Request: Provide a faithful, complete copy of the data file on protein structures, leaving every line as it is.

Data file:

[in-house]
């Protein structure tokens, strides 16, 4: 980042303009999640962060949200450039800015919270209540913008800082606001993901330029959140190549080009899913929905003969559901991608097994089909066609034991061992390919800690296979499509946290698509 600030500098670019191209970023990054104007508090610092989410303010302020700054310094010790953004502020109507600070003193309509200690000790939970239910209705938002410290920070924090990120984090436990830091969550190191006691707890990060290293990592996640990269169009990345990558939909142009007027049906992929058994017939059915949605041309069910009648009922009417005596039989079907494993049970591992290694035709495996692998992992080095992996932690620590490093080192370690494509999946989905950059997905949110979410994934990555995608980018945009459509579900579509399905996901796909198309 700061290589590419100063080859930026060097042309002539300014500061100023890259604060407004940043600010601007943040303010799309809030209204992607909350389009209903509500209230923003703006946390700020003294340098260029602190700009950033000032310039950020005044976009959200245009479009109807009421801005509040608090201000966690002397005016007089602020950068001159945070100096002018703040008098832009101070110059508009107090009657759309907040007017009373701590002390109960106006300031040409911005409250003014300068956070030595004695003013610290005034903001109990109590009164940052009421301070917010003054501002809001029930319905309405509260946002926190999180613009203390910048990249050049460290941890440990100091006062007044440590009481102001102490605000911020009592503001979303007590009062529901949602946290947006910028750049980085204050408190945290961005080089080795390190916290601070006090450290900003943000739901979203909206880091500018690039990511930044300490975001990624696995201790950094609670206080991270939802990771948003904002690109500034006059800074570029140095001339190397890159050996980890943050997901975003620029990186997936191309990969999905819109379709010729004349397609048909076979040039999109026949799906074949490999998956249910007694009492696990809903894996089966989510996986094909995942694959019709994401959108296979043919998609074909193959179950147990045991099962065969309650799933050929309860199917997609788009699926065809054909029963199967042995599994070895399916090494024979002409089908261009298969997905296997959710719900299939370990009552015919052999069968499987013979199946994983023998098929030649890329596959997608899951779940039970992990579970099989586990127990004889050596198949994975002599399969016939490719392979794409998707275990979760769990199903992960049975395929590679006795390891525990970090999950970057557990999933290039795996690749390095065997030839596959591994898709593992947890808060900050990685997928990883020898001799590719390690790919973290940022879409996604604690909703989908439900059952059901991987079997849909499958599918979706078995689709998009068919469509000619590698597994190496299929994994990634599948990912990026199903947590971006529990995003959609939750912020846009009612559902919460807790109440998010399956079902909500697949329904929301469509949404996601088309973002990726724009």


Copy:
[in-house]
């Protein structure tokens, strides 16, 4: 980042303009999640962060949200450039800015919270209540913008800082606001993901330029959140190549080009899913929905003969559901991608097994089909066609034991061992390919800690296979499509946290698509 600030500098670019191209970023990054104007508090610092989410303010302020700054310094010790953004502020109507600070003193309509200690000790939970239910209705938002410290920070924090990120984090436990830091969550190191006691707890990060290293990592996640990269169009990345990558939909142009007027049906992929058994017939059915949605041309069910009648009922009417005596039989079907494993049970591992290694035709495996692998992992080095992996932690620590490093080192370690494509999946989905950059997905949110979410994934990555995608980018945009459509579900579509399905996901796909198309 700061290589590419100063080859930026060097042309002539300014500061100023890259604060407004940043600010601007943040303010799309809030209204992607909350389009209903509500209230923003703006946390700020003294340098260029602190700009950033000032310039950020005044976009959200245009479009109807009421801005509040608090201000966690002397005016007089602020950068001159945070100096002018703040008098832009101070110059508009107090009657759309907040007017009373701590002390109960106006300031040409911005409250003014300068956070030595004695003013610290005034903001109990109590009164940052009421301070917010003054501002809001029930319905309405509260946002926190999180613009203390910048990249050049460290941890440990100091006062007044440590009481102001102490605000911020009592503001979303007590009062529901949602946290947006910028750049980085204050408190945290961005080089080795390190916290601070006090450290900003943000739901979203909206880091500018690039990511930044300490975001990624696995201790950094609670206080991270939802990771948003904002690109500034006059800074570029140095001339190397890159050996980890943050997901975003620029990186997936191309990969999905819109379709010729004349397609048909076979040039999109026949799906074949490999998956249910007694009492696990809903894996089966989510996986094909995942694959019709994401959108296979043919998609074909193959179950147990045991099962065969309650799933050929309860199917997609788009699926065809054909029963199967042995599994070895399916090494024979002409089908261009298969997905296997959710719900299939370990009552015919052999069968499987013979199946994983023998098929030649890329596959997608899951779940039970992990579970099989586990127990004889050596198949994975002599399969016939490719392979794409998707275990979760769990199903992960049975395929590679006795390891525990970090999950970057557990999933290039795996690749390095065997030839596959591994898709593992947890808060900050990685997928990883020898001799590719390690790919973290940022879409996604604690909703989908439900059952059901991987079997849909499958599918979706078995689709998009068919469509000619590698597994190496299929994994990634599948990912990026199903947590971006529990995003959609939750912020846009009612559902919460807790109440998010399956079902909500697949329904929301469509949404996601088309973002990726724009």